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Stranger than fiction: the fantasy novels of Victor Pelevin reveal the reality of modern Russia

Stranger than fiction: the fantasy novels of Victor Pelevin reveal the reality of modern Russia

Russian novelist Victor Pelevin’s new book The Warden is a departure from the postmodern political satires he’s been writing since the 1990s. Or is it?

20 January 2016
Text Mark Lipovetsky

The announcement of a new novel by the Russian author Victor Pelevin has become an ever more depressing event in recent years. Over the past decade or so, the once-brilliant wit and creator of an idiosyncratic brand of postmodern political satire has churned out a book a year with a kind of mechanical regularity, rehashing his old novels with scarcely concealed boredom. Of the numerous novels he has penned in the 2000s and 2010s, only The Sacred Book of the Werewolf and possibly Empire V bear comparison with The Clay Machine-Gun, the pseudo-Buddhist philosophical tragi-farce which captured the atmosphere of the Russian Nineties better than any other work and Generation P, a biting political phantasmagoria which foresaw the Putin era.

Pelevin’s latest offering, The Warden, comprises two volumes and is simultaneously like and unlike his previous books. In all his novels, the plot reaches its conclusion when the protagonist departs into the reality of the void — into “Inner Mongolia”, the “Rainbow Stream” or other suchlike nirvanas brought into being by the power of his or her mind. In The Warden, however, the protagonist, Alex, inhabits such a construct from the very outset. This is the Idyllium, conjured up in the late 18th century by the imagination of three mystical geniuses: Emperor Paul I of Russia, Franz Anton Mesmer, the Austrian physician and originator of the theory of animal magnetism, and America’s Benjamin Franklin.

In many of Pelevin’s novels, an unremarkable protagonist becomes master of the world by force of circumstances. Much the same thing happens here. Alex gains control over the energies of the Fluid, from which everything in the world, or at least in the Idyllium, is composed; he converses with angels, creates a Siberia by the sheer power of his imagination and vanquishes the ancient, sworn enemy of the Idyllium. Finally, at the novel’s climax, he conjures a new heaven and makes a Faustian choice between the instantaneous and the eternal.

But there’s one oddity. This is the first novel by Pelevin to be devoid of any political context. His Idyllium isn’t mapped onto contemporary Russia in any way. Perhaps only the gadgets that merely imitate “Old Earth” technology but are actually powered by angelic grace can be interpreted as a none-too-funny parody of the current Russian ideology of import substitution. Needless to say, the writer is doing as he sees fit, and it would be absurd to reproach him for the fact that his novel fails to conform to popular expectation. In Pelevin’s particular case, however, the lack of any political context must have required a monumental effort on the part of the author given that political satire has always been his greatest forte. And yet it seems unlikely that the Pelevin of today has written a two-volume novel only to stifle the political writer within. The reason might stem from more than the author’s desire to prove to himself and to others that, far from being straitjacketed by current affairs, he is capable of writing “for the ages”.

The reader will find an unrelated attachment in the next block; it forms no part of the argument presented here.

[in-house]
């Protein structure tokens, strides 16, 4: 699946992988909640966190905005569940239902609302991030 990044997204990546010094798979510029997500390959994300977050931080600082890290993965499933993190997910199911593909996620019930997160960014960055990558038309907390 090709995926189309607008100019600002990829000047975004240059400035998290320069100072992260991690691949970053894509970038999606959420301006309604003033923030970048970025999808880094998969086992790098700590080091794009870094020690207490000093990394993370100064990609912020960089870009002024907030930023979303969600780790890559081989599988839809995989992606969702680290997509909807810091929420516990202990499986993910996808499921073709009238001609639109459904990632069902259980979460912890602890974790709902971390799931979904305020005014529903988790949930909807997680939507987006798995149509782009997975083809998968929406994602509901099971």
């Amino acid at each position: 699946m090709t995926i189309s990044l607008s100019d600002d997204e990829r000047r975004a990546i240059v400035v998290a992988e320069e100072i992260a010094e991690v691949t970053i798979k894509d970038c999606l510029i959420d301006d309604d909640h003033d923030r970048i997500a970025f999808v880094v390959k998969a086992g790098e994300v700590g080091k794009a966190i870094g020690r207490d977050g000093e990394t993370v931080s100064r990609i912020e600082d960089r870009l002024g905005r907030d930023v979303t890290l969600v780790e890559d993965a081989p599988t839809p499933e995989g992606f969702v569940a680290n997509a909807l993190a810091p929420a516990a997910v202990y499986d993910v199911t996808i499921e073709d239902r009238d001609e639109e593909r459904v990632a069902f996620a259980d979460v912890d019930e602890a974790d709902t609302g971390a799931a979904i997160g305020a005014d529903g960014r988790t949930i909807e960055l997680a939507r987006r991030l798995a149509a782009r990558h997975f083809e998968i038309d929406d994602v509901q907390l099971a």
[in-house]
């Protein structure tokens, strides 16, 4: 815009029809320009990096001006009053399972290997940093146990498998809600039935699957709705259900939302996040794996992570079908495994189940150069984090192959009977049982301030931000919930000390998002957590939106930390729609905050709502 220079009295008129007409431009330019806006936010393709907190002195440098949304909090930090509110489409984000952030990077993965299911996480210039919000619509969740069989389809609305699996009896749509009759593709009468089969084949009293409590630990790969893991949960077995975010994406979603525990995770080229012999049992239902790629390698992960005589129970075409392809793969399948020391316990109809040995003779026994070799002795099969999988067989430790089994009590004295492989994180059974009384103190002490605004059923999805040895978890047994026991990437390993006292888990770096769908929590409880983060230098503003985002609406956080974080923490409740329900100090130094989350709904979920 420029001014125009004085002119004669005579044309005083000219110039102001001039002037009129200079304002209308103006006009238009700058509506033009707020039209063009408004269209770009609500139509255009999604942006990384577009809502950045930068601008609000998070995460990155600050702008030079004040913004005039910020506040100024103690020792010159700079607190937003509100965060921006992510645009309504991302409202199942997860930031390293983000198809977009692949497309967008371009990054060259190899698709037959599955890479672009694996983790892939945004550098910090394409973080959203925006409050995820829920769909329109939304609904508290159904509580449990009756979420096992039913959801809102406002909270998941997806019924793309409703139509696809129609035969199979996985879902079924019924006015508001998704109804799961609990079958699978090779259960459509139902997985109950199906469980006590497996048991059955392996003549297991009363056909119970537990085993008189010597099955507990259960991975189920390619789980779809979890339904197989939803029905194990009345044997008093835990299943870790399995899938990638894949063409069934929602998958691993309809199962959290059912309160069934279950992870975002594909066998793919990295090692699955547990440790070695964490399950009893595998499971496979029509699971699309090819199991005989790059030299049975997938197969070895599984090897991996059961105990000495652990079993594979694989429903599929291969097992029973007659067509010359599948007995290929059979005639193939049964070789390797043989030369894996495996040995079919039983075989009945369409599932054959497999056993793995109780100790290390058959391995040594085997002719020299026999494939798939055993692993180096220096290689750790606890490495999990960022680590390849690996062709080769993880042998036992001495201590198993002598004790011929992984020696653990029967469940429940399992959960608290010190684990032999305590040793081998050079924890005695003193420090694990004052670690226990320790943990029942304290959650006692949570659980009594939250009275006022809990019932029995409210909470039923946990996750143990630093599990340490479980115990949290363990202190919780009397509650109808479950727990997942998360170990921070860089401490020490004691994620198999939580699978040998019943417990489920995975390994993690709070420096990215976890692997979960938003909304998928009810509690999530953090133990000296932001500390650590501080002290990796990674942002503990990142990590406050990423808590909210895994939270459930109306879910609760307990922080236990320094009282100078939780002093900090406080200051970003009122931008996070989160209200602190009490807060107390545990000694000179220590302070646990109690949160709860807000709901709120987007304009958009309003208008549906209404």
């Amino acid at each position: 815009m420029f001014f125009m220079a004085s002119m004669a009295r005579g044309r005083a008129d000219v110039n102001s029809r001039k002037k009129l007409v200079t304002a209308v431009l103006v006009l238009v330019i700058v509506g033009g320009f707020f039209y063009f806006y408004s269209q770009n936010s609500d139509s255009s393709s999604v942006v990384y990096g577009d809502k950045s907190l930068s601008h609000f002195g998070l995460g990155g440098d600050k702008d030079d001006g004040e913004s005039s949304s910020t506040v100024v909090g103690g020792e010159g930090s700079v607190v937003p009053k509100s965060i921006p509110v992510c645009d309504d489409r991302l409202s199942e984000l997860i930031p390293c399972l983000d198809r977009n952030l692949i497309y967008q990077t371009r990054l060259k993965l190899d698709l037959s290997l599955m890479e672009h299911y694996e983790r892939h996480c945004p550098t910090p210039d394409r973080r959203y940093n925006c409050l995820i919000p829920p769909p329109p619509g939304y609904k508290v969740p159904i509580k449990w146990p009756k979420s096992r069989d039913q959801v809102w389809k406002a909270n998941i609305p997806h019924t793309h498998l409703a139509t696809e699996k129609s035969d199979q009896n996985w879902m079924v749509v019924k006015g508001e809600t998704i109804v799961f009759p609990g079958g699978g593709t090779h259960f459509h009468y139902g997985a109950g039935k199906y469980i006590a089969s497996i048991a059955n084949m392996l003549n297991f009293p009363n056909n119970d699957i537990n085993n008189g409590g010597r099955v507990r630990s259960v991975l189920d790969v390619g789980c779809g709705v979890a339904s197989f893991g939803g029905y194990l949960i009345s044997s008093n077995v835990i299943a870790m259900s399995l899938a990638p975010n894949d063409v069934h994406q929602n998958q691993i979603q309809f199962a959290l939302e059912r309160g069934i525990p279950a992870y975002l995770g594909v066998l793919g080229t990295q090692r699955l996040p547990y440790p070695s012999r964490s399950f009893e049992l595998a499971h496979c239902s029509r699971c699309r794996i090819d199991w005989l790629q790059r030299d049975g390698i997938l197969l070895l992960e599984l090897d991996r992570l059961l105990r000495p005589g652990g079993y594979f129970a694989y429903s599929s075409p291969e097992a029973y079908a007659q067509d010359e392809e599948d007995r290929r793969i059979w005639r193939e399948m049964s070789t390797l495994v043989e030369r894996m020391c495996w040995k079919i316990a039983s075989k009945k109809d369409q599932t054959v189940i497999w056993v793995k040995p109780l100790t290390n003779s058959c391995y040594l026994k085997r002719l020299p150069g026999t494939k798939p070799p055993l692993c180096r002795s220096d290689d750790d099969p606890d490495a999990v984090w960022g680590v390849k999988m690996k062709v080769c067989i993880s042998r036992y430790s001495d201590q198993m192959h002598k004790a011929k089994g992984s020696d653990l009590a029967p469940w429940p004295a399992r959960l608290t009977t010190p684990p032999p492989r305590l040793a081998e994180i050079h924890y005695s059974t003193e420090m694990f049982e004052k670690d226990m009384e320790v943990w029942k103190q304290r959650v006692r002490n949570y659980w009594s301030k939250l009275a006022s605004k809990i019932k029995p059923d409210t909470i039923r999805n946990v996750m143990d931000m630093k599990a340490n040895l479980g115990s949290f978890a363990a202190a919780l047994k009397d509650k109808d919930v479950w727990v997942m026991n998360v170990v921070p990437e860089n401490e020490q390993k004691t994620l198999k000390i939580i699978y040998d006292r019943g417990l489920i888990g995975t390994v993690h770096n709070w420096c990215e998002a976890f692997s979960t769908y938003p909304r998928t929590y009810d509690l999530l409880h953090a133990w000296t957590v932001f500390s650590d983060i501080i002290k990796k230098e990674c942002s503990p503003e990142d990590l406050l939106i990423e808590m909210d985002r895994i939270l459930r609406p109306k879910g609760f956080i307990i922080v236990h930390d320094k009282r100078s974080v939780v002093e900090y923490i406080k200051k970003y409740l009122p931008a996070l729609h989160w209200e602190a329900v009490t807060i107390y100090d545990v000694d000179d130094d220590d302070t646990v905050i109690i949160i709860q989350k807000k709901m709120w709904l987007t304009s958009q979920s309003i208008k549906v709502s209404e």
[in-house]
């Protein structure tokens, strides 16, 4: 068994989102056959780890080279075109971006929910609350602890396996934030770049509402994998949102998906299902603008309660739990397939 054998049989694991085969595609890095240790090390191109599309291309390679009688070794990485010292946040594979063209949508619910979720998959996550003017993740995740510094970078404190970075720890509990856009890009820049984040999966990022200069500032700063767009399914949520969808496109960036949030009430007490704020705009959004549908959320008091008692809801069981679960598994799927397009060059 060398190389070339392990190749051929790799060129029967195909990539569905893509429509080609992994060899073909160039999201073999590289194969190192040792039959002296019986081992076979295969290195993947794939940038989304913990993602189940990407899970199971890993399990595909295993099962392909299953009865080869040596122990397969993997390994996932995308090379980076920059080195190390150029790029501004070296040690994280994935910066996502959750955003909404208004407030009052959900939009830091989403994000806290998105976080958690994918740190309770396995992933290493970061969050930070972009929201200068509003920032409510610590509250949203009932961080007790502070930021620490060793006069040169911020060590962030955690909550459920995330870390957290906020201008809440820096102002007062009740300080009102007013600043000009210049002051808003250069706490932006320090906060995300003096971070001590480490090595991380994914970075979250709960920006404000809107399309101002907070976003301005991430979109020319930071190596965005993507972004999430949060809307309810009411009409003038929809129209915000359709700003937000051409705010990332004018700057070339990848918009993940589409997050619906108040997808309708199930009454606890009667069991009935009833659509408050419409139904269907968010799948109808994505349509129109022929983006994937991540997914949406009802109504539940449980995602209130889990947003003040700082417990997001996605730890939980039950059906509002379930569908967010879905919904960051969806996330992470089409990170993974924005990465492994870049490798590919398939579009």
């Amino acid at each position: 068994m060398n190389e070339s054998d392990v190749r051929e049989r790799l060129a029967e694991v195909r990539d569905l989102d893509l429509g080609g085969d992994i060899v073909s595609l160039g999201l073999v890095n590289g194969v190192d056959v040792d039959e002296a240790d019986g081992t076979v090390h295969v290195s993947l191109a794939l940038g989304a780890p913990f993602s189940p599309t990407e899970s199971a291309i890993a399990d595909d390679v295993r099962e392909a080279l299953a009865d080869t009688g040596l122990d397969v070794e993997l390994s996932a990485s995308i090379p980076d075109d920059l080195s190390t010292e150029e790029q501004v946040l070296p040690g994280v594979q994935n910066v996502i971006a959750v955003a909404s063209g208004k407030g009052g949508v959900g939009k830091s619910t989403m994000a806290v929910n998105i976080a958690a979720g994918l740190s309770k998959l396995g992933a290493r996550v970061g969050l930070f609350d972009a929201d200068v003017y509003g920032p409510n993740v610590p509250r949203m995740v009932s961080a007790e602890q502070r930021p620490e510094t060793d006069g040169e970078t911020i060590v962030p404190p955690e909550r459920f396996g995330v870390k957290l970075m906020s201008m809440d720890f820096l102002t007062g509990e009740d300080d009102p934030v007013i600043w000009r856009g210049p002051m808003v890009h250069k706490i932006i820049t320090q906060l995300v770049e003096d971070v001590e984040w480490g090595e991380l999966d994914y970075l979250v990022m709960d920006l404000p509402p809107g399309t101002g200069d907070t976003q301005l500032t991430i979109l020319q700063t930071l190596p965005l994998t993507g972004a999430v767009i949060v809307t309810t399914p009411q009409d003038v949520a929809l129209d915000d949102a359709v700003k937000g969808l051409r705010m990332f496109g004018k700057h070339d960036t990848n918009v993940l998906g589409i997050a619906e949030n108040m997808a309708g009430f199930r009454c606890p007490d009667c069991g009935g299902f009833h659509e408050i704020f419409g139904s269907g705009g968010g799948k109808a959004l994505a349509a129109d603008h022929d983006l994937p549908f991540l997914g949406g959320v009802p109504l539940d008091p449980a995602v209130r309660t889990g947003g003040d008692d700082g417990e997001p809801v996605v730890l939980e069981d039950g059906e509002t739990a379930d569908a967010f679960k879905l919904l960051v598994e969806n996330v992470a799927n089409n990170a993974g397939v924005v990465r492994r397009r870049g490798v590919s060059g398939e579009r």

Victor Pelevin (Image: Igor Svinarenko)

The Warden, oddly enough, constitutes a rare case of a modern utopia. Pelevin’s protagonist has managed to create a parallel reality which, though woven from cultural and religious quotations, is nonetheless possessed of an undoubted vitality and, most importantly, enjoys autonomy from the flow of earthly history. Alex successfully negotiates each of his trials and asserts his power over the Idyllium. Despite coming into an awareness of the illusory nature not only of the latter, but also of his own personality, Alex never develops the desire to return to the reality of “Old Earth”.

A postmodern collage of different cultural traditions and contexts, the Idyllium is reminiscent, more than anything else, of the esoteric and occult literature section of any large Russian bookshop. And yet, the titanic dimensions of these esoterica sections would seem to suggest that an escape from politics into the occult is itself not devoid of political significance. (The same goes for the political role played in today’s Russia by Orthodox and imperial esoterica, à la the Night Wolves biker gang).